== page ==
While many people in Europe are generally aware of the risks of counterfeiting, a large number of respondents think buying counterfeit products is okay in certain circumstances. That is a finding of a new study on intellectual property perceptions by the European Union Intellectual Property Office (EUIPO). According to the study, almost a third of the European public thinks it is OK to buy counterfeits in certain situations – in the group aged 15 to 24, around half of respondents even say this, provided the price of the genuine product is too high.
According to the survey, price in particular has a major impact on purchasing behavior. Other reasons rejected as justification by around 80% of respondents in each case included the argument that original products are not (yet) available; or because everyone would buy counterfeit products; or because it concerns counterfeit luxury goods. However, if the price of an original was considered too high, around one in three respondents would feel justified in buying a counterfeit instead. Among younger people between 15 and 24, not only does half of those surveyed agree with this, but also around 40% in this age group think buying counterfeit luxury items is okay.
Still, the number of people who said they had actually bought counterfeit products in the last 12 months remains significantly lower, the analysis says. Around 13% of respondents said they had done so consciously, and around 15% said they may have been deceived and had bought counterfeits unknowingly. Again, the figures are significantly higher for the young age group, with twice as many 15‑to‑24 year olds as the EU average saying they had deliberately bought counterfeits in the last year. However, this is down from a figure of 37% suggested last year in the EUIPO’s Youth Barometer on Intellectual Property 2022.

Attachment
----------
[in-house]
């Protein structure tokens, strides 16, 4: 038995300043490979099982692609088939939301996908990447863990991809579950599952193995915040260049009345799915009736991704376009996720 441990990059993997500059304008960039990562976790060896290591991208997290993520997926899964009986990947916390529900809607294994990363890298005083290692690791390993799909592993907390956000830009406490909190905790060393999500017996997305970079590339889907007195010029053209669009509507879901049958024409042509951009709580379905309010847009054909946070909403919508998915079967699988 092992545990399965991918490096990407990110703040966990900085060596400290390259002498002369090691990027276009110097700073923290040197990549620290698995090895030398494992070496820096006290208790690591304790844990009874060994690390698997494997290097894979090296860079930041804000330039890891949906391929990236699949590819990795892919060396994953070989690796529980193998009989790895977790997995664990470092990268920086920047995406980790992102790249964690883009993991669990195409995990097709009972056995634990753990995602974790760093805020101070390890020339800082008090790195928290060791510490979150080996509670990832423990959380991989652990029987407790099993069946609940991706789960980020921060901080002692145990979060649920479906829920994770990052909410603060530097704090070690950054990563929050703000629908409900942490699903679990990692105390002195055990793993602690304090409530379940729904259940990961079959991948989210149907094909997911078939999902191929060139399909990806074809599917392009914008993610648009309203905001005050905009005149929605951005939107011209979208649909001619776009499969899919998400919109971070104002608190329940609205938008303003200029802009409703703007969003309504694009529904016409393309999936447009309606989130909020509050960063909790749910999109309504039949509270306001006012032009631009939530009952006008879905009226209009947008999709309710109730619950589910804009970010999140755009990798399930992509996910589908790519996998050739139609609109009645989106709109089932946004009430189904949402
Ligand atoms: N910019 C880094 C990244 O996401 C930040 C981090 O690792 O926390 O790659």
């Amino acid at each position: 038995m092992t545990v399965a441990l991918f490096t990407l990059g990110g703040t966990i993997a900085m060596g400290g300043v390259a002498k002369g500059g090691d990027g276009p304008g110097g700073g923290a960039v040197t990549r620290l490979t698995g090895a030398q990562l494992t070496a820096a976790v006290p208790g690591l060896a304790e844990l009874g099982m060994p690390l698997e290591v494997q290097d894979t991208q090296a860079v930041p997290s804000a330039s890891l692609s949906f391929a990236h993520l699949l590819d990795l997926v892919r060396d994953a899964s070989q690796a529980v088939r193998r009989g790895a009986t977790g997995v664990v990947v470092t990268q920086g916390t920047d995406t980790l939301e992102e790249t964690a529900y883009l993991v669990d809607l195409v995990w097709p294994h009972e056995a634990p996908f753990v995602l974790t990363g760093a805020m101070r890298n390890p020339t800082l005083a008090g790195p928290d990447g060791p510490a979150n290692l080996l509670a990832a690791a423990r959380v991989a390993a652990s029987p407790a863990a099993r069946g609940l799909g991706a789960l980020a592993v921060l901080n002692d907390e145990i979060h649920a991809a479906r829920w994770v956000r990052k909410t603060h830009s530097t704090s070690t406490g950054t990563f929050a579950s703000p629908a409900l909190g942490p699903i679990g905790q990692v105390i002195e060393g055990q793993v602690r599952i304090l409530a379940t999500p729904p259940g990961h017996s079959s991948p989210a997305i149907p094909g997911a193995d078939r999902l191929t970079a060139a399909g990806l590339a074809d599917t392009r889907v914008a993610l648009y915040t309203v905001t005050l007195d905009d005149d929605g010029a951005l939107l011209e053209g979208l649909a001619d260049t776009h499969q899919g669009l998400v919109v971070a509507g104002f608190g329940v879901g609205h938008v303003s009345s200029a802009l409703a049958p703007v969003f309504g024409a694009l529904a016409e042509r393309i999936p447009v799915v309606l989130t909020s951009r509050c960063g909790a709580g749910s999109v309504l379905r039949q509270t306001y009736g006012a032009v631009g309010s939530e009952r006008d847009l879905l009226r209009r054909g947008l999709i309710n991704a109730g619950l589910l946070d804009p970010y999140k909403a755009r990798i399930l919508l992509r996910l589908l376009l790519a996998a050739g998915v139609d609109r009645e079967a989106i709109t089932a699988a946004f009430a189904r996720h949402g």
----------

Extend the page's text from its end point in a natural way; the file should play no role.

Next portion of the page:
//„The latest edition of the IP Perception study provides new relevant insights into the perception of infringement of intellectual property rights and underlines once more the need to support consumers protection.“
Christian Archambeau, Executive Director of the EUIPO
According to the study, the number of people who bought counterfeits last year varies significantly between individual countries. Bulgaria, for example, is well above the EU average: Here, 24% of respondents said they had deliberately bought counterfeits. In Spain (20%), Ireland (19%), Luxembourg (19%) and Romania (18%), this figure is also at least 5% above the average of the bloc. In Finland and Croatia, on the other hand, the figure remains below 10%.
According to the study, a lower price for original products is the most frequently cited reason among respondents for not buying counterfeits. Around 43% agreed with this. A wider range of products and better quality were also good reasons for 25% of respondents to buy originals.
At the same time, most of the people surveyed were aware of the risks of counterfeiting. According to the study, around 80% of respondents think that criminal organizations are behind counterfeiting and that counterfeiting has a negative impact on the economy. Two‑thirds of respondents see dangers to health, safety, and the environment in connection with counterfeit products. In some cases, these were decisive reasons for respondents not to buy counterfeits. This may indicate that targeted brand protection communications can have decisive benefits for companies, for example in reducing the demand for counterfeit products.
For the current edition of the EUIPO’s Intellectual Property Perceptions Study, more than 25,000 people over the age of 15 were surveyed in the 27 EU member states, between 30 January and 15 February 2023.